As much as I look forward to the possibilities offered through harnessing data and analytics, I know that people make the difference at KU. As most of you are aware, Interim Dean of the College of Liberal Arts & Sciences Clarence Lang and Vice Provost for Diversity & Equity Jennifer Hamer will leave KU at the end of the academic year. I wish them continued success in their new roles at Penn State University. Later this week I will request nominations and any other feedback on the dean’s position with a plan to announce the interim after this period. Once the interim dean has been named, I will reach out with the same process for the interim vice provost for Diversity and Equity. I expect both positions will be named in early April with both starting soon after the end of the spring semester.
News & Notes
Nominations for the KU Academic Advisor of the Year Award are being accepted until March 25. The award recognizes those who exemplify excellence in undergraduate academic advising. Nominees must be full-time KU employees who spend at least 50 percent of their time on direct delivery of academic advising to undergraduate students. More information about qualifications and the nomination form can be found on the 2019 KU Advisor of the Year Award website.
The exhibit “Looking at Food (Insecurity)” will be at the Kansas Union Gallery from March 25 to April 12. Curated by Professor of Public Affairs and Administration Stacey Swearingen White, a faculty fellow in the Office of Student Affairs, this exhibit includes photographs and quotes that depict the lives of KU students who are experiencing food insecurity. Donations of shelf-stable food items, personal hygiene items, and basic cooking and household utensils will be collected through the duration of the exhibit and given to the KU Campus Cupboard. An opening reception will be from 5 p.m. to 7 p.m. on Tuesday, March 26.
The Center for Global and International Studies will host a discussion with Mary Mitchell O'Connor, Irish Minister of State for Higher Education, at 1:30 p.m., Monday, March 18, in the Centennial Room of the Kansas Union. The event will include discussion of Brexit with a special focus on its impact on Ireland, Northern Ireland, and the EU as a whole. Q & A will follow.
Associate Professor of Operations and Supply Chain Management Suman Mallik at the University of Kansas will deliver the annual Byron T. Shutz Lecture at 3:30 p.m., Thursday, March 28, in the Big 12 Room of the Kansas Union. All are welcome to attend “My Research and the Science of Better.” A reception will follow.
Congratulations to Professor Sarah Deer who joins a prestigious group of individuals who will be inducted into the National Women’s Hall of Fame in September. Deer – who holds a joint appointment in the School of Public Affairs and Administration and the Department of Women, Gender and Sexuality Studies – is being recognized for her work on the Violence Against Women Act and the Tribal Law and Order Act, and her advocacy around issues of sexual assault and domestic violence in indigenous communities.
Professor of Civil, Environmental & Architectural Engineering Andres Lepage was named one of the construction industry’s top 25 newsmakers by Engineering News-Record’s. He’s being recognized for his research findings into walls reinforced with Grade 100 rebar. The work that lays the foundation for historic code changes related to seismic design. This year’s honorees will be recognized at a gala on Thursday, March 21, in New York City.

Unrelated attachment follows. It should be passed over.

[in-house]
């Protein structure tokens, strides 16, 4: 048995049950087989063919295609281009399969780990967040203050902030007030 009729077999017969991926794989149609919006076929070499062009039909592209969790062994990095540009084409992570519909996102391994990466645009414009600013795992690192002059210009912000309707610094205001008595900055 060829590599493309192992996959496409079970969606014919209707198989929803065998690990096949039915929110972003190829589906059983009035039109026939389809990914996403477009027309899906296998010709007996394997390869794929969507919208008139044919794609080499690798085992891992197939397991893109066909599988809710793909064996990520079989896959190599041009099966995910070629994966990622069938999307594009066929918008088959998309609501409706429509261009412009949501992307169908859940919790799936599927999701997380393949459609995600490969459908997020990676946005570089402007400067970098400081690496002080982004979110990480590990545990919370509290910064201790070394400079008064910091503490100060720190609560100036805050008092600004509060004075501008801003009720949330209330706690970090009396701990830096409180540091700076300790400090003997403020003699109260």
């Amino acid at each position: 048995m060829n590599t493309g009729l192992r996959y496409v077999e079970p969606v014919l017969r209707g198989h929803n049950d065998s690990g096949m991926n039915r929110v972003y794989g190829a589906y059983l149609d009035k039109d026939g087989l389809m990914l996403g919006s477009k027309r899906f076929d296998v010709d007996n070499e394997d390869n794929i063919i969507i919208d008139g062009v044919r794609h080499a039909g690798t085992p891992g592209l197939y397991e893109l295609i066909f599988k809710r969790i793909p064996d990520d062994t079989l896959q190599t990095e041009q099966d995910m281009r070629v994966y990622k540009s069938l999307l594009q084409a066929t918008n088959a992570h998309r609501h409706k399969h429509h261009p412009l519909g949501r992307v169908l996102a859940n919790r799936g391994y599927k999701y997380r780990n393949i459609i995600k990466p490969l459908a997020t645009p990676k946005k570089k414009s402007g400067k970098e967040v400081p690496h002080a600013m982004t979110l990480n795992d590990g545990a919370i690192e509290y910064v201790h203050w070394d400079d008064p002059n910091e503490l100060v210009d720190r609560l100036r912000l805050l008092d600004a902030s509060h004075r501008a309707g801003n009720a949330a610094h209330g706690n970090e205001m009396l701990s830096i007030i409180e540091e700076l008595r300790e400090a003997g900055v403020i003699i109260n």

The annual KU Powwow and Indigenous Cultures Festival, organized by the KU First Nations Student Association and several campus and regional partners, begins at 10 a.m., Saturday, April 6, at the Lied Center. Activities and events leading to up to the powwow begin March 26 and include artist talks, a live painting, film screenings and much more. Visit the FNSA Facebook page to learn more.
Applications for a number of LGBTQIA+ scholarships for the 2019-2020 academic year are now being accepted by the Center for Sexuality and Gender Diversity. Learn about all the opportunities at the SGD website. The deadline to apply is April 9.
Through the efforts of KU Student Senate, all Lawrence students have free online access to the New York Times. Activate an account at https://rockcha.lk/NYTimes4Jayhawks. Faculty and staff are not eligible.
The KU Center for Sustainability is currently accepting nominations for the 12th Annual Sustainability Leadership Awards. The awards recognize students, faculty, and staff, and programs and projects that have led to important contributions to sustainability and promoted environmental, economic, and social responsibility. Nominations are due by noon on Friday, March 29. Winners will be recognized during a Center for Sustainability Open House on Friday, April 19.
The KU Alumni Association is hosting Thank Goodness It’s Thursday (TGIT) events throughout the semester to celebrate and recognize KU faculty and staff. Join the KU Alumni Association and KU colleagues from 4 p.m. to 6 p.m., March 28 and April 18, at the Adams Alumni Center for light snacks, drink specials, giveaways, games and networking.
Visit How To KU to fine-tune some tech skills or learn something new. The site includes information about and details on workshops related to a number of technology tools available at KU. Offerings include SharePoint, Blackboard, Adobe Creative Products, Outlook Skype for Business, Zoom and more.
Interim Provost and Executive Vice Chancellor